By Jeff Murphy, August 23, 2021
Holding a large pair of scissors, University of Central Missouri President Roger Best on Aug. 19 led a ribbon cutting to celebrate the 50th anniversary of the Central Missouri Police Academy and the dedication of its new high-tech classroom. Joining Best are CMPA cadets and program leadership, members of the Board of Governors, and the Harmon College of Business and Professional Studies.
WARRENSBURG, MO – Prior to its plenary session, Aug. 19, members of the University of Central Missouri Board of Governors joined Central Missouri Police Academy’s leadership, faculty, cadets and alumni in celebrating its 50th anniversary.
The ceremony, by invitation only, took place at the academy, located at 200 Ming St., Warrensburg. It included participation and remarks from Board President Stephen Abney, University President Roger Best, Provost and Vice President for Academic Affairs Phil Bridgmon, Senior Director of the Missouri Safety Center Joanne Kurt-Hilditch, former Academy Director Mike Wiggins, and current Academy Director Tim Lowry. UCM Executive Director for Governmental Relations David Pearce also participated, presenting a Missouri House Resolution from Representative Dan Houx and a Senate Resolution from Senator Denny Hoskins.
Prior to Pearce’s presentation, Abney opened the event, noting, “This 50-year anniversary that we observe is significant in the life of our great university. For 150 years, UCM has provided 'Education for Service' to thousands of students who have come here from all parts of the globe to receive training, certificates and degrees…Central Missouri Police Academy epitomizes the role UCM plays in equipping students with the knowledge, skills and aptitude they need to succeed in a challenging environment. In today’s uncertain world, communities cannot settle for anyone but the highest caliber individuals to protect and serve their citizens. Through five decades and 162 classes of cadets, CMPA has met the challenge of preparing quality, local police and county sheriff’s department personnel who have the ability to make a difference in the communities that employ them.”
He added, “The Board of Governors deeply appreciates the dedication and work of our CMPA cadets, faculty members and leaders. Thank you for what you do every day in service to our community, state and nation.”
Best also spoke about the academy’s role in preparing officers for public service; Kurt-Hilditch provided a brief history about the CMPA, adding that its last class of 25 cadets experienced a 100 percent success rate in graduate employment. Bridgmon, Lowry and Wiggins also spoke about the value of the academy and its impact in the preparation of law enforcement personnel to serve citizens. For some of them program graduates, that also meant paying the ultimate sacrifice to serve and protect others.
Three cadets from the current class, Lt. Hanna Sawyer, Warrensburg; Class Commander Ethan Douglas, Independence; and Class Captain Aubrey Gutherie, who is also a member of the Whiteman Air Force Base security team, recognized five individuals who graduated from the CMPA and died in the line of duty. These officers included Mike Mosher, who died while attempting to arrest a hit-and-run suspect in Overland Park, Kansas, in 2020, and Clinton police officers Gary Lee Michael, Jr., and Christopher Ryan Morton, who died in 2018 of gunshot wounds they sustained after responding to a 911 call at a Clinton residence. Also included were Miller County Deputy Sheriff Sandra Belle Wilson, who was shot and killed in 1991 in California, Missouri, while participating in a day-long search for a suspect, and Cass County Deputy Sheriff Kevin M. Mayse, who died in 1995, four days after sustaining injuries in a vehicle crash that occurred during a pursuit.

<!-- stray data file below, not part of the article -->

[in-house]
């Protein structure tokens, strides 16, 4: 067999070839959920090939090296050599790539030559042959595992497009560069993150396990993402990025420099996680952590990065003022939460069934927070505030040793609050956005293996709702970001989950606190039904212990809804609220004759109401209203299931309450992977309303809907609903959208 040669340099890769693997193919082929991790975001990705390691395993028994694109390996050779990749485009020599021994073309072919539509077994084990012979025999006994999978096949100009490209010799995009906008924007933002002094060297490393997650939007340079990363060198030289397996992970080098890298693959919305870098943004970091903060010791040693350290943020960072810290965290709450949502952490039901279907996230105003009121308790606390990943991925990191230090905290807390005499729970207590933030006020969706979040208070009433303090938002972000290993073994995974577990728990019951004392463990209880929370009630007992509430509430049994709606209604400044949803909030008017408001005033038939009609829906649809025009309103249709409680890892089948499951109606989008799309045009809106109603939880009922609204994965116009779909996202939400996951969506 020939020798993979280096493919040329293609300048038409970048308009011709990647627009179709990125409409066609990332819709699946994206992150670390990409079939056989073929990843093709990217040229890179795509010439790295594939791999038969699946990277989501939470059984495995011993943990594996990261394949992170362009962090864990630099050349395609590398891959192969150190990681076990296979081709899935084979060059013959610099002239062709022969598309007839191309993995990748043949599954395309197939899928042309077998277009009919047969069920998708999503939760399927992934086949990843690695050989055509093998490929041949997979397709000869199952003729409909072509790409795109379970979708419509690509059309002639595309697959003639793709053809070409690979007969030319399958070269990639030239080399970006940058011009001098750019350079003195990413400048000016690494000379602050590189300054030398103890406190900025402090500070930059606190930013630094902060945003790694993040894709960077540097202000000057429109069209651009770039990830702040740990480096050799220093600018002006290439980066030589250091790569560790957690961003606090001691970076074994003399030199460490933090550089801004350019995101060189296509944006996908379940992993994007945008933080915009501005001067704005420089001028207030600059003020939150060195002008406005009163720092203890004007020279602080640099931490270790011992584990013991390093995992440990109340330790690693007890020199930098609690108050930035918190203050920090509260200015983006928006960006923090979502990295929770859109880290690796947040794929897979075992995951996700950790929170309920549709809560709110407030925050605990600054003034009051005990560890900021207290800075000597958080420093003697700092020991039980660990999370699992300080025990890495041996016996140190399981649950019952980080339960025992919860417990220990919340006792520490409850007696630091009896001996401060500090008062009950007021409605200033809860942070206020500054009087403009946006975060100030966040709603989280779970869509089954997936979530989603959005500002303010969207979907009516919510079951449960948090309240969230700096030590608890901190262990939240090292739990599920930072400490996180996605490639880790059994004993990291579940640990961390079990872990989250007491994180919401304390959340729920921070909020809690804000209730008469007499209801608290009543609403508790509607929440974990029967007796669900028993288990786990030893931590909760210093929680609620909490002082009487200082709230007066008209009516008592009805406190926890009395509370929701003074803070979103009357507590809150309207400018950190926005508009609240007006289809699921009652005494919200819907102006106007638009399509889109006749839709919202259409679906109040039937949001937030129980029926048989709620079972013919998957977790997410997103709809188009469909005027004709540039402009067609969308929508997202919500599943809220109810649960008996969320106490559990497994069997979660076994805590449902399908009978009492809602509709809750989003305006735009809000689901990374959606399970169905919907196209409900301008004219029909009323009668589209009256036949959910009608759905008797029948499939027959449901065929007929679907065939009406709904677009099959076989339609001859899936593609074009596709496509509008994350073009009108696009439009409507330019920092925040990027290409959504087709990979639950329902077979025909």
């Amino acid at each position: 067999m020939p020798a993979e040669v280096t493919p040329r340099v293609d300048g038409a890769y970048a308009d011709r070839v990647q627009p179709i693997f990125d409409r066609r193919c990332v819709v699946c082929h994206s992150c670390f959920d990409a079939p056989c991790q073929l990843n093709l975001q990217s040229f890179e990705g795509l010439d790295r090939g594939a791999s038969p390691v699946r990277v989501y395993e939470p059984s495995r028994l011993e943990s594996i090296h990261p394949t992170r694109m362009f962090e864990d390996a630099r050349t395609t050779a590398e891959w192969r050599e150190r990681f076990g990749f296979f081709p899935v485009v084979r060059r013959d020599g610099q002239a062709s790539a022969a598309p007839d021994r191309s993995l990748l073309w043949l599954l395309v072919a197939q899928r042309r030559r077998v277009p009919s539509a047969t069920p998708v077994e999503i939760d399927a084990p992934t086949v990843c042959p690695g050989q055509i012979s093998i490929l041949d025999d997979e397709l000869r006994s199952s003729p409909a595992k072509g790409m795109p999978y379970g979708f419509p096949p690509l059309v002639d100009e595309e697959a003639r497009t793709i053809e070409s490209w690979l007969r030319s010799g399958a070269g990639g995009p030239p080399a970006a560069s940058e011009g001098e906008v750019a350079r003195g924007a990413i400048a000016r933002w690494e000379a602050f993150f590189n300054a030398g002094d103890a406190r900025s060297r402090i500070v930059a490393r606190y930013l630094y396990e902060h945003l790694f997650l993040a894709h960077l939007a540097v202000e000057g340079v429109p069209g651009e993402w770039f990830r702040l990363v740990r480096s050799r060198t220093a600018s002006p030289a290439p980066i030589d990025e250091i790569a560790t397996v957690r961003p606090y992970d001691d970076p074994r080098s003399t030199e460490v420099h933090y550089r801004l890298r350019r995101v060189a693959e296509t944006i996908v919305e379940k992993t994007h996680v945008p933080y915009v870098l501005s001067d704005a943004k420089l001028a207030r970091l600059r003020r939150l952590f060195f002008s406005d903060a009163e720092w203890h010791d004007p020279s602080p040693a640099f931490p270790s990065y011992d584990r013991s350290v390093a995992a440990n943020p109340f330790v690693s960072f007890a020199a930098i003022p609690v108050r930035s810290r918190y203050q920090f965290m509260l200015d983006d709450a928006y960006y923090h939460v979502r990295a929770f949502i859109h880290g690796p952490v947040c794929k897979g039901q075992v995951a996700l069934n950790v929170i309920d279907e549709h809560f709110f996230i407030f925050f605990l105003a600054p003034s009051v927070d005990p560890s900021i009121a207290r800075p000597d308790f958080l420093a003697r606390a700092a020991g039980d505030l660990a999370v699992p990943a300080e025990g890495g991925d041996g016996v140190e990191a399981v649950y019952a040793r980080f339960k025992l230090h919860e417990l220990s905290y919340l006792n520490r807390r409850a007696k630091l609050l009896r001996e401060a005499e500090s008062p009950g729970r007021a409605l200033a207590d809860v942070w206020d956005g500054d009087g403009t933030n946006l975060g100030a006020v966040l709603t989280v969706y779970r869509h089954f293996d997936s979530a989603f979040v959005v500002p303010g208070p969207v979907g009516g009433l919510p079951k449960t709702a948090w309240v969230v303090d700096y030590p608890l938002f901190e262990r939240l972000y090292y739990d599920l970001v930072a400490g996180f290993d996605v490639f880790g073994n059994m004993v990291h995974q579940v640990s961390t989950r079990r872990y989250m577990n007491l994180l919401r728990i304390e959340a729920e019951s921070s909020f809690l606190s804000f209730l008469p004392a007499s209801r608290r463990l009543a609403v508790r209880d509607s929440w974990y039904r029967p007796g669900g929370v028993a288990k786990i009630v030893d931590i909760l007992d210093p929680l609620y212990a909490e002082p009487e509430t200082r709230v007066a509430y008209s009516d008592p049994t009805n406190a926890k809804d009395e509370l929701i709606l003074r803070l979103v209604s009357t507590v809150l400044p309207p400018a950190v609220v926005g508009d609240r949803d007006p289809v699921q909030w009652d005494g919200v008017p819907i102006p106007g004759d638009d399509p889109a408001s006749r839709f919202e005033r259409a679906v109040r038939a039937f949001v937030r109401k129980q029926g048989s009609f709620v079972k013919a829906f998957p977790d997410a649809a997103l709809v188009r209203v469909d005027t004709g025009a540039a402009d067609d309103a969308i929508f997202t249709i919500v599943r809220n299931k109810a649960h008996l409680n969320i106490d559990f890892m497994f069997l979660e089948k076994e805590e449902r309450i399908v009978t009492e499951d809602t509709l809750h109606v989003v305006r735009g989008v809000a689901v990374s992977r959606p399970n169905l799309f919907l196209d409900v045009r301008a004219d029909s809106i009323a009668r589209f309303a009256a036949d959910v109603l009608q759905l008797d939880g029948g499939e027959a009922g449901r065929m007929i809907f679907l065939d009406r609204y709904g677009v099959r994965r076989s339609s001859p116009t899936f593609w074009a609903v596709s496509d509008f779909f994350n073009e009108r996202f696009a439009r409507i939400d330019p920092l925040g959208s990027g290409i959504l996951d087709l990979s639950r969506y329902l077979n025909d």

The ribbon cutting was an opportunity to call attention to the collaborative efforts between UCM offices that led to the creation of the new classroom. Lowry worked with Ray Walters, multimedia coordinator in the Office of Technology, to transform what was previously a gymnasium into a “classroom in the round.” Serving as the main training room for CMPA, enhancements to this space were made possible with the assistance of federal funding. This included approximately $150,000 spent on technology and about $15,000 for construction, according to Walters.
“This was 100% covered by CARES (Coronavirus Aid, Relief, and Economic Security) funds and put directly in to use for social distancing needs in light of COVID-19,” he noted prior to the 50-year celebration.
“This setup places the educator in the middle of the room with the students gathered around them. From a mobile podium, the educator teachers and roams around the room,” Walters said. “On every wall, we installed large projector screens that use state-of-the-art laser projection to share course content. No matter where a student sits in the room they can see both the educator and the screen.”
“Lastly, we installed two cameras for remote viewing and recording,” Walters said. “Educators are given wireless microphones to both communicate to distance attendees as well as voice amplification in the gym itself.”
The newly renovated area allows CMPA to accept more cadets into the program. It offers more space for both-in-person attendance and social distancing.
The CMPA is part of the Missouri Safety Center within the Harmon College of Business and Professional Studies at UCM.